The 1968 Humber

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The Mk. III Sceptre is now the only car to carry the honoured name of Humber, but should really be described as a de luxe, or in modern jargon “executive,” Hillman Hunter. When I tried a Hunter last year I liked it, and I expressed the hope that it would help to retrieve Rootes Group fortunes. The Sceptre is nicely contrived within, as a four-seater four-door saloon, a folding armrest and a lidded stowage-bin dividing the back seat into virtually two separate ones, as in a Rover 2000. The front seats, which have reclining squabs, the controlling lever being very stiff to operate, are on the small side, and not particularly comfortable. The luxury touches come from a dark veneered-walnut facia and deep matching window surrounds nicely blended with ambla trim and upholstery, pile carpets on the floor, an illuminated lockable cubby-hole of ample size, a lift-up vanity mirror within this, a veneered console extending the length of the floor and containing ash-trays and lighters for front and rear compartments, sensible roof grab-handles, decor on the steering-wheel spokes that is intended to impart a sporting flavour, adjustable steering-column, sliding interior door-locks, facia-vent and rear-extractor ventilation like that on Fords, but retaining front ¼-lights, shaped seat cushions, two speed wipers, four headlamps and a Vinyl-covered roof. The facia is secured by small Allen screws and the lack of veneer at the surrounds of the recessed instruments is unpalatable. A noisy Smiths clock occupies the front of the console.

There is full instrumentation, with tachometer and speedometer having total and decimal-trip odometers flanking a fuel-gauge, and oil-gauge (normally showing just over 40 lb./sq. in.), ammeter and thermometer to the left. The usual Rootes Continental calibrations of fuel-gauge and speedometer are incorporated. Around the former, like jewels on the wooden facia, are five warning lights, of which that for low fuel level shines in the driver’s eyes when about three gallons remain in the 10-gallon tank. The latter gave an absolute range of 273 miles, but a fuel-consumption check returned the excellent figure of 30.1 m.p.g., so maybe the tank capacity is not quite as much as the amount listed. There is a rather unfortunate horizontal fuel filler closed by an awkward unsecured “hot-water-bottle” cap.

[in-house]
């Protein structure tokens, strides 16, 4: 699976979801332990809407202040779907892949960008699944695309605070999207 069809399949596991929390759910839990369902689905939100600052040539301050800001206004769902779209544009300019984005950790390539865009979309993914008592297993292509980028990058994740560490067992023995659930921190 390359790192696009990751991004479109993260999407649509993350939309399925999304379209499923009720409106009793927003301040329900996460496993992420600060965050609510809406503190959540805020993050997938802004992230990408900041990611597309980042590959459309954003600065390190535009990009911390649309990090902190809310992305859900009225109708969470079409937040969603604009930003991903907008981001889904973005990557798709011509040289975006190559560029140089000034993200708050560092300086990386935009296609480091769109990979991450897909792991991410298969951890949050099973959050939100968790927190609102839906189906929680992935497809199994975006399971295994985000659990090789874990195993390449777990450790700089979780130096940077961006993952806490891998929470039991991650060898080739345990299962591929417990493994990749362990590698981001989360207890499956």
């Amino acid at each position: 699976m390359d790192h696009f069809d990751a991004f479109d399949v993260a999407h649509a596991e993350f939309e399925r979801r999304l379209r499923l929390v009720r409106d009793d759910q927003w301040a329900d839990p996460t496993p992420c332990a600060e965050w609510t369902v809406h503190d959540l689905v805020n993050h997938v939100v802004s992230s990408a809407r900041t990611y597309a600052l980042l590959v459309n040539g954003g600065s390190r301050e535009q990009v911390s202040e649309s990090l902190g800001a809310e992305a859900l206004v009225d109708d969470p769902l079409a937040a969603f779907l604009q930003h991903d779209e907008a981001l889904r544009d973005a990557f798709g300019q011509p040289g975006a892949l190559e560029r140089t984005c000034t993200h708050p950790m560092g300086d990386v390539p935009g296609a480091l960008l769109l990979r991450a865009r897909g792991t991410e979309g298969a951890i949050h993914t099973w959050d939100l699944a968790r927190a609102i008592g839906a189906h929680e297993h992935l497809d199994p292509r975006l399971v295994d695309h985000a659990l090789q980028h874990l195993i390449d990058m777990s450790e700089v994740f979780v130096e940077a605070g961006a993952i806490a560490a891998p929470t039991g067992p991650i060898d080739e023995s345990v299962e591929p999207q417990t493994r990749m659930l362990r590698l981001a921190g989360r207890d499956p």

As this Sceptre accelerates about as well as an M.G.-B sports car and will go to nearly 99 m.p.h., its twin Zenith-Stromberg engine poking out 88 net b.h.p. at 5,200 r.p.m. and running smoothly up to 6,000 r.p.m., the m.p.g. figure is creditable; admittedly it was taken with judicious use of o/d, which operates in 3rd and top gear, and without opportunity for very fast cruising, but the local runs were not conducive to maximum economy.

A left-hand flick-stalk selects o/d, which goes out of use when a lower gear is used. A heavier r.h.-stalk controls turn-indicators, flasher, and sounds the horn. A well-placed central gear lever controls a very nice gearbox, and the brake lever is out of the way on the right of the driving seat, where it does not impede entry or exit. There is a full-width parcels shelf below the facia. Tumbler buttons work the minor services; I found these “fumbly,” particularly as those for side/headlamps (foot dipper) are adjacent. The heater-fan works quietly and the heater is very adequate, although demisting seemed slower than on a Ford. Good exterior mirrors aid vision when the back window is misted up, but are of “vanishing” type, which the interior mirrors are not.

The Sceptre is not very nice to drive. The ride is soggy, the steering spongy, low geared and rather heavy, and the ride is lurchy, especially under braking. The brakes are good but somewhat sudden, although very light (servo, disc/drum), and better grip in the wet would have been appreciated; the test car was on Dunlop C41 tyres and things might have been different on SP41s; I liked the way the Hunter handled; it was on radial-ply Dunlops.

There is plenty of sound damping in the Sceptre but it is not an outstandingly quiet car. Its main appeal is full equipment at a price of £1,146 and very creditable urge from its 1.7-litre power unit, allied to notable economy. But unless the customer is hard up for a few hundred pounds, wants to save a little on fuel bills, or insists on a “conventional” car, the Rover 2000TC is, in my opinion, a more satisfactory purchase. In Arctic weather, parked overnight in the open, its engine protected with Smiths Super Bluecol, it was a very prompt starter, and in 540 miles the rather tucked-away dip-stick showed that only a pint of oil had been used.—W. B.

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